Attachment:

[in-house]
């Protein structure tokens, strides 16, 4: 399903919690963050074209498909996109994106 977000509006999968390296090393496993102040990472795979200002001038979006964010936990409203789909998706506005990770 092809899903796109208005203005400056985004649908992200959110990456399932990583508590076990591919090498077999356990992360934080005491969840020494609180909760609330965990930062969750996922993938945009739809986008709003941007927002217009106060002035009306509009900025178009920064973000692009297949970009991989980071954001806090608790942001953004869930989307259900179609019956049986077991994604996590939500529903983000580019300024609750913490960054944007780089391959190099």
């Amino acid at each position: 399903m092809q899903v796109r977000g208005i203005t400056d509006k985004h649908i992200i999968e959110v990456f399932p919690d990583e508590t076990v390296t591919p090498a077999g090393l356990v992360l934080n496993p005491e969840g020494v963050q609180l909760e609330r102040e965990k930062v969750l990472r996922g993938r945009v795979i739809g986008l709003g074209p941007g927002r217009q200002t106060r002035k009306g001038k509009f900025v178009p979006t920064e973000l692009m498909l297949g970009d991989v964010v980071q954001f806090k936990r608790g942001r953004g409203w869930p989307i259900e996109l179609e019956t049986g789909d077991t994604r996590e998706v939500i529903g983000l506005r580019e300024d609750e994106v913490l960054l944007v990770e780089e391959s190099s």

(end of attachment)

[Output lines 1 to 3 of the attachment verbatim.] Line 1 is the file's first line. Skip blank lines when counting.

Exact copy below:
[in-house]
């Protein structure tokens, strides 16, 4: 399903919690963050074209498909996109994106 977000509006999968390296090393496993102040990472795979200002001038979006964010936990409203789909998706506005990770 092809899903796109208005203005400056985004649908992200959110990456399932990583508590076990591919090498077999356990992360934080005491969840020494609180909760609330965990930062969750996922993938945009739809986008709003941007927002217009106060002035009306509009900025178009920064973000692009297949970009991989980071954001806090608790942001953004869930989307259900179609019956049986077991994604996590939500529903983000580019300024609750913490960054944007780089391959190099």
């Amino acid at each position: 399903m092809q899903v796109r977000g208005i203005t400056d509006k985004h649908i992200i999968e959110v990456f399932p919690d990583e508590t076990v390296t591919p090498a077999g090393l356990v992360l934080n496993p005491e969840g020494v963050q609180l909760e609330r102040e965990k930062v969750l990472r996922g993938r945009v795979i739809g986008l709003g074209p941007g927002r217009q200002t106060r002035k009306g001038k509009f900025v178009p979006t920064e973000l692009m498909l297949g970009d991989v964010v980071q954001f806090k936990r608790g942001r953004g409203w869930p989307i259900e996109l179609e019956t049986g789909d077991t994604r996590e998706v939500i529903g983000l506005r580019e300024d609750e994106v913490l960054l944007v990770e780089e391959s190099s």